Remade as a muscular, heroic underdog for our times, this new Spartacus is crisp and compelling storytelling. Despite Khachaturian’s glorious, ever-shifting melodies, Lucas Jervies’ choreography does veer to the repetitive and monosyllabic, but he’s a director well versed in the drama of theatre; and with dramaturg, fellow director Imara Savage, knows how to stage a good story.
But really, it’s hard to go wrong with this classic tale of a gladiator slave leading a doomed rebellion against the might of Rome. Think of Stanley Kubrick’s rousing film starring Kirk Douglas or Howard Fast’s 1951 popular novel, published just as Khachaturian in Moscow was composing his symphonic version, trying to win back the favour of his Soviet overlords.
Stalin died a year before it premiered in 1954 but it worked; the Soviets thought his Spartacus was really about Stalin’s struggle against the tyranny of imperial Russia, and blessed the poor composer with the Lenin Prize. For Khachaturian, says Jervies, Spartacus was more likely about the plight of Soviet artists grappling with the tyranny of Stalin!
As for versions of the ballet to his score, it was Laszlo Seregi’s later production for the Hungarian State Ballet which eventually came into The Australian Ballet’s repertoire in 1978. It’s always been a winner, notably with Stephen Heathcote and, then in 2002, with Robert Curran as the manly hero.
Kevin Jackson was due to play the role at this Sydney opening, as he had recently to great applause in Melbourne. Instead, at short notice, Jarryd Madden stepped up with a Spartacus more boyish and tender than an adult, passionate leader of rebels.
Madden was at his best – as was the choreographer – in the pas de deux with his wife Flavia (a sublime Robyn Hendricks), both enslaved but overflowing with yearning for freedom and each other. The lifts and signature tableaux of the two, especially when repeated in their last mournful dance, is wrenchingly beautiful.
Indeed, Lucas Jervies created this one piece a couple of years ago – and on Henricks and Madden – as a kind of audition to make the full ballet. The Australian Ballet’s artistic director David McAllister saw it and gave the go-ahead.
The pas de deux nicely contrasts to another danced by the tyrannical Crassus and his equally evil Tertulla (the accomplished Adam Bull and Lana Jones). But it’s less successful, more a pastiche of classical mannerisms. You’d think their cruelty and fractured relationship would inspire more inventive choreography, especially when they find new lust surrounded by the bloodied bodies of re-captured slaves.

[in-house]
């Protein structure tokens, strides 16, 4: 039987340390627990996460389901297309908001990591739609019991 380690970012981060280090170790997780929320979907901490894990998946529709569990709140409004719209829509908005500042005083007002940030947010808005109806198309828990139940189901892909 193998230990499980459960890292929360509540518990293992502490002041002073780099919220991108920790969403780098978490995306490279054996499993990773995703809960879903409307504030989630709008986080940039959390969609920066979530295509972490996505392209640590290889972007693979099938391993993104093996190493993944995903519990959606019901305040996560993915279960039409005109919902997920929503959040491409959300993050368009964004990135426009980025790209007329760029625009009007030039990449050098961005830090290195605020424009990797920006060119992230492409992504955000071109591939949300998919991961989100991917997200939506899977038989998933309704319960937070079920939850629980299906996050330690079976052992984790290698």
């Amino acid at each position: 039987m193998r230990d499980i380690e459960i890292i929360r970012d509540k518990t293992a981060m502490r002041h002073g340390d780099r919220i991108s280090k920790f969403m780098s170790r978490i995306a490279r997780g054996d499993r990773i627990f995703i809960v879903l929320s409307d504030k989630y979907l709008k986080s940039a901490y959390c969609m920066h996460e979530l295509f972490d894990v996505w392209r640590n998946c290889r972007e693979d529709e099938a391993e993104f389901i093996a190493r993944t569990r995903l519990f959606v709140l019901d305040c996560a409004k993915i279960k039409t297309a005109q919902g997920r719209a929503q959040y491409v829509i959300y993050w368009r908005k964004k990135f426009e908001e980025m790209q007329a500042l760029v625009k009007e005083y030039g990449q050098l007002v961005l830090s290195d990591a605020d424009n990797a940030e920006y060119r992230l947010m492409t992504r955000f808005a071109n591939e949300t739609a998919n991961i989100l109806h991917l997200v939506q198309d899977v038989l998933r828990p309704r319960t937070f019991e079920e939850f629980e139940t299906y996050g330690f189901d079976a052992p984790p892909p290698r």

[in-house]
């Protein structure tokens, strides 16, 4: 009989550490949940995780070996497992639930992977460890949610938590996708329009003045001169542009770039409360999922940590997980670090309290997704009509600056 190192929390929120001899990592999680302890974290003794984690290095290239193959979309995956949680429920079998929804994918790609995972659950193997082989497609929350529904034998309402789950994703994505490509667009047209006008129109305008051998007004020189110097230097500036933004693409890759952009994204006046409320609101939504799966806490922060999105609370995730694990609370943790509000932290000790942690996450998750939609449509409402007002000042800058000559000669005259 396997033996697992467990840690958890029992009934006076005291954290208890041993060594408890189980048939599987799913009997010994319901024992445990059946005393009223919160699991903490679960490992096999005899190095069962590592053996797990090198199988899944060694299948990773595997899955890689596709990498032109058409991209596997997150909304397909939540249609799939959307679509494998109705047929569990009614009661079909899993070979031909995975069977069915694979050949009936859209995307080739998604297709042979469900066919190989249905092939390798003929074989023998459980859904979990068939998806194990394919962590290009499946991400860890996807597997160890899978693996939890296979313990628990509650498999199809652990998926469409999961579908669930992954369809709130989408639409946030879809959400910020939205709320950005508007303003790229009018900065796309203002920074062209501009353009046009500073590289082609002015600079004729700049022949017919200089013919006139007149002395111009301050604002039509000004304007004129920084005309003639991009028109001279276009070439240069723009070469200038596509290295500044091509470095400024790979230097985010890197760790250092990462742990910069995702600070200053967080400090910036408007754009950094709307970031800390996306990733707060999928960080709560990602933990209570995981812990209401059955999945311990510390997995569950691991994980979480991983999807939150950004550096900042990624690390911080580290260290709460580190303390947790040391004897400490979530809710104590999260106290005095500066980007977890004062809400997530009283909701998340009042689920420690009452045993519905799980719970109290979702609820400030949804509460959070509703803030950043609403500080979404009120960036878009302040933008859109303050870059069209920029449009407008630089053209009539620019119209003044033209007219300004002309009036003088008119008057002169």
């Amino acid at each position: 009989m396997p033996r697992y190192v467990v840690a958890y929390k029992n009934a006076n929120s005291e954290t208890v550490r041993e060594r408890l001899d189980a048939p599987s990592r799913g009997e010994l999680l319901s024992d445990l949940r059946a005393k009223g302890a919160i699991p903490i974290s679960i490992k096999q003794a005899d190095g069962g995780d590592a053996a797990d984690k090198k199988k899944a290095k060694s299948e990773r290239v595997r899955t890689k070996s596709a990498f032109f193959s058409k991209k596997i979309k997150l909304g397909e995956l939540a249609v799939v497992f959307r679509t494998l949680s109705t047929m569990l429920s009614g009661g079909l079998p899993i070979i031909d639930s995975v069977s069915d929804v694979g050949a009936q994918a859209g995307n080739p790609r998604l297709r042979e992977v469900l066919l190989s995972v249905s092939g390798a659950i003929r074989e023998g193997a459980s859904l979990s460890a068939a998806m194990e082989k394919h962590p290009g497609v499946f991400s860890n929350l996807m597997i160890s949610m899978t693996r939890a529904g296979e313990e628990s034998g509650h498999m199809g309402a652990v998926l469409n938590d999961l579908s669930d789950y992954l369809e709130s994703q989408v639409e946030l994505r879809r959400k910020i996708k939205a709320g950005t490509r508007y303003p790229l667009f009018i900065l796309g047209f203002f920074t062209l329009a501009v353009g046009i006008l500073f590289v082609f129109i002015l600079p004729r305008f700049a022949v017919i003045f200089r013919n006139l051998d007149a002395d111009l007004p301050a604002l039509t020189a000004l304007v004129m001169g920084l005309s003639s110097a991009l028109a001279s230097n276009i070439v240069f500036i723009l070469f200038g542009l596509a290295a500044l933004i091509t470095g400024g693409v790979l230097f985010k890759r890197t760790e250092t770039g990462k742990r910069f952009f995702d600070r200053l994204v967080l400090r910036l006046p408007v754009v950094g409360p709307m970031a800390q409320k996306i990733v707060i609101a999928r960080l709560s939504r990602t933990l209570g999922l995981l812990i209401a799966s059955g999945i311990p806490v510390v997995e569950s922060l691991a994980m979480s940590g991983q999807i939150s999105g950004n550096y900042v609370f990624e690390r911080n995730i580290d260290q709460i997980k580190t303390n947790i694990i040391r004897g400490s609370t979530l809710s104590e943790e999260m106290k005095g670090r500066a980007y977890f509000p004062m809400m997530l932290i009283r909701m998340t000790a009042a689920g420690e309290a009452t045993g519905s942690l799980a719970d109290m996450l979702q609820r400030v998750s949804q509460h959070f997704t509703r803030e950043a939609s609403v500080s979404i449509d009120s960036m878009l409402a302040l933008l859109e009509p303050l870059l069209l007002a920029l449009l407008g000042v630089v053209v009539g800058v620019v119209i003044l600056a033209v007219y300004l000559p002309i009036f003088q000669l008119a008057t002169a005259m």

An earlier scene back at the palace, with the conquering class luxuriating solo in rows of baths, randomly kicking up their legs, similarly lacks any erotic impact, any extremity of indulgence.
The real hero of this Spartacus is the French-born designer Jerome Kaplan. Stripping away Roman tat and iconography, his sleek set within grey and overpoweringly high walls transforms artfully from crowded stadium (with the gladiators thrust out from cavities in the walls) to the colonnades of Crassus’s palace to lonely landscape.
Kaplan’s pleated long tunics and loose pant suits in muted colours suggest both Roman and more contemporary affluence – just as Crassus’ seat of power, with its iconic huge hand on a plinth, would be at home today in North Korea. Swarming with rebel slaves, it’s torn down just as Saddam Hussein’s statue was in Baghdad.
Another hero of Spartacus is fight director Nigel Poulton. A regular contributor to many incidental fights in Sydney theatres, Poulton’s work is here centre-stage, whether for the slaves fighting without weapons in the gladiatorial stadium, taking on the Romans or getting hot under the collar with each other.
The synthesis of highly realistic hand combat within Jervies’ balletic medium is spectacular. It segues artfully into the brawny slaves leaping in circles, fisting the earth in crouches and thrusting forward, or their standard assertion of limbs spread-eagled.
It’s exciting group dynamics but, choreographically, that’s about the limit for the blokes. Dance-wise, for example, poor Madden is left monosyllabic when he has to dance in agonised sorrow over the body of his best friend, after being compelled to slaughter him in the ring. Lots of muscular arms repeatedly wrapped around the head but little more.
There are other flat choreographic moments but, again, as a director, Jervies’ hand is commanding, all is forgiven by the theatrical power of the end.
The recaptured slaves carry plinths onto the grey toned empty stage as their bloodied torsos are picked out red by Benjamin Cisterne’s evocative lighting. Each are thrust onto the plinths in an horrific reminder of the 6,000 slaves who were crucified along the Appian Way back in 71BC after the real rebellion.
Flavia dances beneath them in what’s meant to be optimistic gestures that somehow freedoms will prevail. I wasn’t convinced by that.
At the Joan Sutherland Theatre, Sydney Opera House until November 24. Images by Jeff Busby
THINK ABOUT SUPPORTING DAILY REVIEW PUBLISH MORE REVIEWS AND COMMENTARY HERE
AND CHECK OUT OUR NATIONAL WHAT’S ON LISTINGS HERE